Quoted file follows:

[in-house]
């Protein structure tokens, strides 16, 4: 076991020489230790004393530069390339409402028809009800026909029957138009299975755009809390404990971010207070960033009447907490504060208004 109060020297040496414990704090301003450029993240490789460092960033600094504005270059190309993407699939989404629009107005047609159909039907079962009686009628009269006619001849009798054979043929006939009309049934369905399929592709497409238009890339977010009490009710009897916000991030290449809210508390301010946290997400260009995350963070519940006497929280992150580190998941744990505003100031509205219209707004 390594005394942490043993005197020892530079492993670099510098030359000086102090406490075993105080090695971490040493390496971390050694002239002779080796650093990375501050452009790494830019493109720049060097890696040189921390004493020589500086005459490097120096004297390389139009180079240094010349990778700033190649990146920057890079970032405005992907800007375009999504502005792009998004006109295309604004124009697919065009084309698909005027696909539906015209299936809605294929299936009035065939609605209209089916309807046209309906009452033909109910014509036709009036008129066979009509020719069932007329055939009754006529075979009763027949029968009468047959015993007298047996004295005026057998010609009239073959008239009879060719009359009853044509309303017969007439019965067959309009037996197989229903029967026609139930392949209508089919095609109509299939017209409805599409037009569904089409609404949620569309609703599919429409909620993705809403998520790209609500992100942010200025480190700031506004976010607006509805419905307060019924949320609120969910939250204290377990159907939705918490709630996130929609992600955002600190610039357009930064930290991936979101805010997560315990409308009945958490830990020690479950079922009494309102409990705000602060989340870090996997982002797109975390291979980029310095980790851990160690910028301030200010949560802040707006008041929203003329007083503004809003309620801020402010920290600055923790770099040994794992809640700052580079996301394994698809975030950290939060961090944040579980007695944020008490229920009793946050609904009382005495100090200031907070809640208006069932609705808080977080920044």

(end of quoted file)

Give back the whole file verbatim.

[in-house]
């Protein structure tokens, strides 16, 4: 076991020489230790004393530069390339409402028809009800026909029957138009299975755009809390404990971010207070960033009447907490504060208004 109060020297040496414990704090301003450029993240490789460092960033600094504005270059190309993407699939989404629009107005047609159909039907079962009686009628009269006619001849009798054979043929006939009309049934369905399929592709497409238009890339977010009490009710009897916000991030290449809210508390301010946290997400260009995350963070519940006497929280992150580190998941744990505003100031509205219209707004 390594005394942490043993005197020892530079492993670099510098030359000086102090406490075993105080090695971490040493390496971390050694002239002779080796650093990375501050452009790494830019493109720049060097890696040189921390004493020589500086005459490097120096004297390389139009180079240094010349990778700033190649990146920057890079970032405005992907800007375009999504502005792009998004006109295309604004124009697919065009084309698909005027696909539906015209299936809605294929299936009035065939609605209209089916309807046209309906009452033909109910014509036709009036008129066979009509020719069932007329055939009754006529075979009763027949029968009468047959015993007298047996004295005026057998010609009239073959008239009879060719009359009853044509309303017969007439019965067959309009037996197989229903029967026609139930392949209508089919095609109509299939017209409805599409037009569904089409609404949620569309609703599919429409909620993705809403998520790209609500992100942010200025480190700031506004976010607006509805419905307060019924949320609120969910939250204290377990159907939705918490709630996130929609992600955002600190610039357009930064930290991936979101805010997560315990409308009945958490830990020690479950079922009494309102409990705000602060989340870090996997982002797109975390291979980029310095980790851990160690910028301030200010949560802040707006008041929203003329007083503004809003309620801020402010920290600055923790770099040994794992809640700052580079996301394994698809975030950290939060961090944040579980007695944020008490229920009793946050609904009382005495100090200031907070809640208006069932609705808080977080920044």